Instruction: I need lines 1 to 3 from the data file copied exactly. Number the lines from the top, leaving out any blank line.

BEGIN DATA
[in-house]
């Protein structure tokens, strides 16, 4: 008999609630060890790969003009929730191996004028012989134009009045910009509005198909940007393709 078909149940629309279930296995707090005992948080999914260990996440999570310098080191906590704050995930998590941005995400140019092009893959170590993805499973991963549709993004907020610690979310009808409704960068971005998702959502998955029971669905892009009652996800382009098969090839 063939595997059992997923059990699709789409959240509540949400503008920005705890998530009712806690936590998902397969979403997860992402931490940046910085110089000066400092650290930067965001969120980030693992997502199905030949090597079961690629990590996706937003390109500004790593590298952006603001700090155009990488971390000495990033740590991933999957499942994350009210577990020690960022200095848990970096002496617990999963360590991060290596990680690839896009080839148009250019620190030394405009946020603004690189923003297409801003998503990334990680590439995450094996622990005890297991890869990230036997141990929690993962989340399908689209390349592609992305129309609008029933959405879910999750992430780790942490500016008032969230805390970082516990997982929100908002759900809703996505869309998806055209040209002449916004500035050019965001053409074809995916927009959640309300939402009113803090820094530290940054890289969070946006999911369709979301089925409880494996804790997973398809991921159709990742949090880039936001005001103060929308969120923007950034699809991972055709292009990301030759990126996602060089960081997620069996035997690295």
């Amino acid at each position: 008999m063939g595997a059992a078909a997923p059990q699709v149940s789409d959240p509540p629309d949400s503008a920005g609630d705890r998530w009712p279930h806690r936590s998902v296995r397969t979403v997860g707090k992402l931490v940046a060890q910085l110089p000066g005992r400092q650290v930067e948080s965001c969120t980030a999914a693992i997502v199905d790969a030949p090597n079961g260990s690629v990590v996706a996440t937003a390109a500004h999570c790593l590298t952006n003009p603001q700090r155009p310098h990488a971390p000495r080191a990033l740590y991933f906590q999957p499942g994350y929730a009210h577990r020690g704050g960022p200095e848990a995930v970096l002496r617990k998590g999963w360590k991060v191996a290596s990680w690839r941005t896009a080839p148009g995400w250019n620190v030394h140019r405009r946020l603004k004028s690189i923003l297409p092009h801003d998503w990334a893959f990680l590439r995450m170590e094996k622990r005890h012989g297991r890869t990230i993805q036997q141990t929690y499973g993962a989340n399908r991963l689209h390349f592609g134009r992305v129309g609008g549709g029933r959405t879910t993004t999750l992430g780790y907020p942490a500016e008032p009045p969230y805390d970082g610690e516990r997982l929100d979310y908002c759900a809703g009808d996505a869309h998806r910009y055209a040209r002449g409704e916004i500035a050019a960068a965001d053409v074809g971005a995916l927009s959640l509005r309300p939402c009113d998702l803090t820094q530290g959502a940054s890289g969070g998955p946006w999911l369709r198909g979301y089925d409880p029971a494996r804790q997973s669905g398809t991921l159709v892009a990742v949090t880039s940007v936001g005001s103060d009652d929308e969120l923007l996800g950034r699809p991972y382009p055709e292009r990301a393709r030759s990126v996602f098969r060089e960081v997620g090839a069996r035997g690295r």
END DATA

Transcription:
[in-house]
């Protein structure tokens, strides 16, 4: 008999609630060890790969003009929730191996004028012989134009009045910009509005198909940007393709 078909149940629309279930296995707090005992948080999914260990996440999570310098080191906590704050995930998590941005995400140019092009893959170590993805499973991963549709993004907020610690979310009808409704960068971005998702959502998955029971669905892009009652996800382009098969090839 063939595997059992997923059990699709789409959240509540949400503008920005705890998530009712806690936590998902397969979403997860992402931490940046910085110089000066400092650290930067965001969120980030693992997502199905030949090597079961690629990590996706937003390109500004790593590298952006603001700090155009990488971390000495990033740590991933999957499942994350009210577990020690960022200095848990970096002496617990999963360590991060290596990680690839896009080839148009250019620190030394405009946020603004690189923003297409801003998503990334990680590439995450094996622990005890297991890869990230036997141990929690993962989340399908689209390349592609992305129309609008029933959405879910999750992430780790942490500016008032969230805390970082516990997982929100908002759900809703996505869309998806055209040209002449916004500035050019965001053409074809995916927009959640309300939402009113803090820094530290940054890289969070946006999911369709979301089925409880494996804790997973398809991921159709990742949090880039936001005001103060929308969120923007950034699809991972055709292009990301030759990126996602060089960081997620069996035997690295």
């Amino acid at each position: 008999m063939g595997a059992a078909a997923p059990q699709v149940s789409d959240p509540p629309d949400s503008a920005g609630d705890r998530w009712p279930h806690r936590s998902v296995r397969t979403v997860g707090k992402l931490v940046a060890q910085l110089p000066g005992r400092q650290v930067e948080s965001c969120t980030a999914a693992i997502v199905d790969a030949p090597n079961g260990s690629v990590v996706a996440t937003a390109a500004h999570c790593l590298t952006n003009p603001q700090r155009p310098h990488a971390p000495r080191a990033l740590y991933f906590q999957p499942g994350y929730a009210h577990r020690g704050g960022p200095e848990a995930v970096l002496r617990k998590g999963w360590k991060v191996a290596s990680w690839r941005t896009a080839p148009g995400w250019n620190v030394h140019r405009r946020l603004k004028s690189i923003l297409p092009h801003d998503w990334a893959f990680l590439r995450m170590e094996k622990r005890h012989g297991r890869t990230i993805q036997q141990t929690y499973g993962a989340n399908r991963l689209h390349f592609g134009r992305v129309g609008g549709g029933r959405t879910t993004t999750l992430g780790y907020p942490a500016e008032p009045p969230y805390d970082g610690e516990r997982l929100d979310y908002c759900a809703g009808d996505a869309h998806r910009y055209a040209r002449g409704e916004i500035a050019a960068a965001d053409v074809g971005a995916l927009s959640l509005r309300p939402c009113d998702l803090t820094q530290g959502a940054s890289g969070g998955p946006w999911l369709r198909g979301y089925d409880p029971a494996r804790q997973s669905g398809t991921l159709v892009a990742v949090t880039s940007v936001g005001s103060d009652d929308e969120l923007l996800g950034r699809p991972y382009p055709e292009r990301a393709r030759s990126v996602f098969r060089e960081v997620g090839a069996r035997g690295r």